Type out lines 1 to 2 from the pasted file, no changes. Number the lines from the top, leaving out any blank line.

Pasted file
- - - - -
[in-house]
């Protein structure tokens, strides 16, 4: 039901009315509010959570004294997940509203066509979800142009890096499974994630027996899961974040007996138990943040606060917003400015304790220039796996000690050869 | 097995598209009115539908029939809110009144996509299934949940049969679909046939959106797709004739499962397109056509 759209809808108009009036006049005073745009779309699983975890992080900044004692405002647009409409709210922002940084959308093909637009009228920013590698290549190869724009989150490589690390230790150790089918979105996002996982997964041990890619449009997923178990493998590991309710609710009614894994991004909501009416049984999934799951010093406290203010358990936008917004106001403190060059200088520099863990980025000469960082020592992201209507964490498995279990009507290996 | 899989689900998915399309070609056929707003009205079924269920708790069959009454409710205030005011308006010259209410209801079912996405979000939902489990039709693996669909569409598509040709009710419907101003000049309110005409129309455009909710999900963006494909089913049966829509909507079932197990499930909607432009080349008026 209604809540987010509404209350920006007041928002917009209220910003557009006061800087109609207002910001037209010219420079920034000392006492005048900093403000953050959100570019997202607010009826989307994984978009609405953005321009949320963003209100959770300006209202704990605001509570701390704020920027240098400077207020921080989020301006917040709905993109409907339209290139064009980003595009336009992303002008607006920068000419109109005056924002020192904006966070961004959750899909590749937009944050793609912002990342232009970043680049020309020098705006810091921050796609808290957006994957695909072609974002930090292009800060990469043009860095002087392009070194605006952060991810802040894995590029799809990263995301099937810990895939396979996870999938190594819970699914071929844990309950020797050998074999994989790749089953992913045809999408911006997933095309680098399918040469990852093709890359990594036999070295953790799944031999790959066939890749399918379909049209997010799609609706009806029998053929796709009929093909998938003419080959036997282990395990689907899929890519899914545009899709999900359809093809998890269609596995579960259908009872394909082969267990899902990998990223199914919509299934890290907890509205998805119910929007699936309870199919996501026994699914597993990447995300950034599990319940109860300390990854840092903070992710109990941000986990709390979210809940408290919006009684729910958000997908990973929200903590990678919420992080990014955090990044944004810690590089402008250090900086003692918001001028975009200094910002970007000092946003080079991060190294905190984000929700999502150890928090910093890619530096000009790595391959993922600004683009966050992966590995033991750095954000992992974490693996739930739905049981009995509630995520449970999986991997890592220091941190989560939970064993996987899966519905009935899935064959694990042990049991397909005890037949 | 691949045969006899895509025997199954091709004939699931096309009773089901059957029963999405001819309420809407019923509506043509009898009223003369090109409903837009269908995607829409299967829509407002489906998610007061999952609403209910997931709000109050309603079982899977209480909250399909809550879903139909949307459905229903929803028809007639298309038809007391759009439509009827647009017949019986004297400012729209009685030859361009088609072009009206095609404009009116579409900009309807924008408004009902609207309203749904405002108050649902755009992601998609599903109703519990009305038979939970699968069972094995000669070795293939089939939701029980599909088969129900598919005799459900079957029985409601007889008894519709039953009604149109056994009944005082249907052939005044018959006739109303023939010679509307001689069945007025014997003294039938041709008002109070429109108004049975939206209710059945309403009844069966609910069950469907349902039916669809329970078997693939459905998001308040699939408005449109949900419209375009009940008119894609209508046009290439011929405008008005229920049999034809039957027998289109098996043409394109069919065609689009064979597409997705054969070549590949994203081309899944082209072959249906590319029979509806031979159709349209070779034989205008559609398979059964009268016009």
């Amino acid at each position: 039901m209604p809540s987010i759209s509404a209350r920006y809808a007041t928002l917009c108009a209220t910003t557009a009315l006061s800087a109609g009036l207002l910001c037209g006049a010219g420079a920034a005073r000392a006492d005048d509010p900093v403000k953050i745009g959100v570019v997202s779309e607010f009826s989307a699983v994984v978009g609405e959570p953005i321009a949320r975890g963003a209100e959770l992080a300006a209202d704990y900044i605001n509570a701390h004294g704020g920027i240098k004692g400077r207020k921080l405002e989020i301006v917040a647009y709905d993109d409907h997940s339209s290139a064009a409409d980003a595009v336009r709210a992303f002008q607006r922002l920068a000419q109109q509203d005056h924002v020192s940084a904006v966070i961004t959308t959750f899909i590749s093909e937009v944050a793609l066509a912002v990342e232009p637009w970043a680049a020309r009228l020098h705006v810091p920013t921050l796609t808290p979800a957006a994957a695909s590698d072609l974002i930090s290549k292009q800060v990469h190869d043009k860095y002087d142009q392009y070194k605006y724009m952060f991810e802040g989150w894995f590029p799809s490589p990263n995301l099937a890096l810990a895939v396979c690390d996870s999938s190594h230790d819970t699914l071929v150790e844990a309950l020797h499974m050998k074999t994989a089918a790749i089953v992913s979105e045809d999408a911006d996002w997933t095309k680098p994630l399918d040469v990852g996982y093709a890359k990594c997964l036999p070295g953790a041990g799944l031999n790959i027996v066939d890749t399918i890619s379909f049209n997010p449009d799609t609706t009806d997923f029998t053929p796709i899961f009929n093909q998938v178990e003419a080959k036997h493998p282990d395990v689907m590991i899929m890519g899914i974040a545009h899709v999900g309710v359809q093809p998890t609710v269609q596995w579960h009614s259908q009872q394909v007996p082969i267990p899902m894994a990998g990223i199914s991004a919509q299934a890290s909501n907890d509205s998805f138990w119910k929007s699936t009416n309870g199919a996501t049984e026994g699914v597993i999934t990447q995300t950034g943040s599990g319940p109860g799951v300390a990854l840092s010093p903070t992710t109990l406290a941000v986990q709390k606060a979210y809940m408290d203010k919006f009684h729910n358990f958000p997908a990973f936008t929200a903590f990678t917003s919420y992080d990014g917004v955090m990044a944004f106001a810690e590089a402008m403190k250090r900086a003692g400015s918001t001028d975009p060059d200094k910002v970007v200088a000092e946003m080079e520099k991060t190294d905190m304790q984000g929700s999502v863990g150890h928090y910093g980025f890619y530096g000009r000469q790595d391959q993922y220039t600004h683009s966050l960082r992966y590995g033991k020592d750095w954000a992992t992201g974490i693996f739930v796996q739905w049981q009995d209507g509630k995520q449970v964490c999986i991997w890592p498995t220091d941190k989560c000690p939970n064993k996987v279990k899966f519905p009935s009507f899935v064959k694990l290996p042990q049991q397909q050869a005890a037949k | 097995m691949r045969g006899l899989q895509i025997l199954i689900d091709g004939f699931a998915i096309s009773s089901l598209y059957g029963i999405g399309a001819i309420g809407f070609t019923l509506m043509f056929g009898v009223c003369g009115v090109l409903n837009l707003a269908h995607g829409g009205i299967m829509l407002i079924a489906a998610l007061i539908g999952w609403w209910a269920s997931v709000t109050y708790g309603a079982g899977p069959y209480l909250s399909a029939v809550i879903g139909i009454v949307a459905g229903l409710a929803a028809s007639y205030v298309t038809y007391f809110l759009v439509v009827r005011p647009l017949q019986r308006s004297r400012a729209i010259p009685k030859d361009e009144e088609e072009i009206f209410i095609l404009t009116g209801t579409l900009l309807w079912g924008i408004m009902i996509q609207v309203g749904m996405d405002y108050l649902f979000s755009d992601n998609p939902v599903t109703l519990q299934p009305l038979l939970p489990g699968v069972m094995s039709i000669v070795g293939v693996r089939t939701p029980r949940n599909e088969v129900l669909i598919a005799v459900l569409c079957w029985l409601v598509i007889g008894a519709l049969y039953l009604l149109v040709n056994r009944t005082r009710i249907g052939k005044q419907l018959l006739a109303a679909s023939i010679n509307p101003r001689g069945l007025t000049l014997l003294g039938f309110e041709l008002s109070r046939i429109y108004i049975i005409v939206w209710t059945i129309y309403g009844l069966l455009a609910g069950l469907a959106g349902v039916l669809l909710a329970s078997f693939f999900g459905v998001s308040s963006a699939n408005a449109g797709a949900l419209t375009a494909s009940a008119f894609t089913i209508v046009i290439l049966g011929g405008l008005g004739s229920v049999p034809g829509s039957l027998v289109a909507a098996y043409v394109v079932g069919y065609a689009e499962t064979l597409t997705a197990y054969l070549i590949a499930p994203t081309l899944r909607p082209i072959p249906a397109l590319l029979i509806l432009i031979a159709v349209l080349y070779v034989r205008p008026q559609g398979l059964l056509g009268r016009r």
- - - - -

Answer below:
[in-house]
């Protein structure tokens, strides 16, 4: 039901009315509010959570004294997940509203066509979800142009890096499974994630027996899961974040007996138990943040606060917003400015304790220039796996000690050869 | 097995598209009115539908029939809110009144996509299934949940049969679909046939959106797709004739499962397109056509 759209809808108009009036006049005073745009779309699983975890992080900044004692405002647009409409709210922002940084959308093909637009009228920013590698290549190869724009989150490589690390230790150790089918979105996002996982997964041990890619449009997923178990493998590991309710609710009614894994991004909501009416049984999934799951010093406290203010358990936008917004106001403190060059200088520099863990980025000469960082020592992201209507964490498995279990009507290996 | 899989689900998915399309070609056929707003009205079924269920708790069959009454409710205030005011308006010259209410209801079912996405979000939902489990039709693996669909569409598509040709009710419907101003000049309110005409129309455009909710999900963006494909089913049966829509909507079932197990499930909607432009080349008026 209604809540987010509404209350920006007041928002917009209220910003557009006061800087109609207002910001037209010219420079920034000392006492005048900093403000953050959100570019997202607010009826989307994984978009609405953005321009949320963003209100959770300006209202704990605001509570701390704020920027240098400077207020921080989020301006917040709905993109409907339209290139064009980003595009336009992303002008607006920068000419109109005056924002020192904006966070961004959750899909590749937009944050793609912002990342232009970043680049020309020098705006810091921050796609808290957006994957695909072609974002930090292009800060990469043009860095002087392009070194605006952060991810802040894995590029799809990263995301099937810990895939396979996870999938190594819970699914071929844990309950020797050998074999994989790749089953992913045809999408911006997933095309680098399918040469990852093709890359990594036999070295953790799944031999790959066939890749399918379909049209997010799609609706009806029998053929796709009929093909998938003419080959036997282990395990689907899929890519899914545009899709999900359809093809998890269609596995579960259908009872394909082969267990899902990998990223199914919509299934890290907890509205998805119910929007699936309870199919996501026994699914597993990447995300950034599990319940109860300390990854840092903070992710109990941000986990709390979210809940408290919006009684729910958000997908990973929200903590990678919420992080990014955090990044944004810690590089402008250090900086003692918001001028975009200094910002970007000092946003080079991060190294905190984000929700999502150890928090910093890619530096000009790595391959993922600004683009966050992966590995033991750095954000992992974490693996739930739905049981009995509630995520449970999986991997890592220091941190989560939970064993996987899966519905009935899935064959694990042990049991397909005890037949 | 691949045969006899895509025997199954091709004939699931096309009773089901059957029963999405001819309420809407019923509506043509009898009223003369090109409903837009269908995607829409299967829509407002489906998610007061999952609403209910997931709000109050309603079982899977209480909250399909809550879903139909949307459905229903929803028809007639298309038809007391759009439509009827647009017949019986004297400012729209009685030859361009088609072009009206095609404009009116579409900009309807924008408004009902609207309203749904405002108050649902755009992601998609599903109703519990009305038979939970699968069972094995000669070795293939089939939701029980599909088969129900598919005799459900079957029985409601007889008894519709039953009604149109056994009944005082249907052939005044018959006739109303023939010679509307001689069945007025014997003294039938041709008002109070429109108004049975939206209710059945309403009844069966609910069950469907349902039916669809329970078997693939459905998001308040699939408005449109949900419209375009009940008119894609209508046009290439011929405008008005229920049999034809039957027998289109098996043409394109069919065609689009064979597409997705054969070549590949994203081309899944082209072959249906590319029979509806031979159709349209070779034989205008559609398979059964009268016009």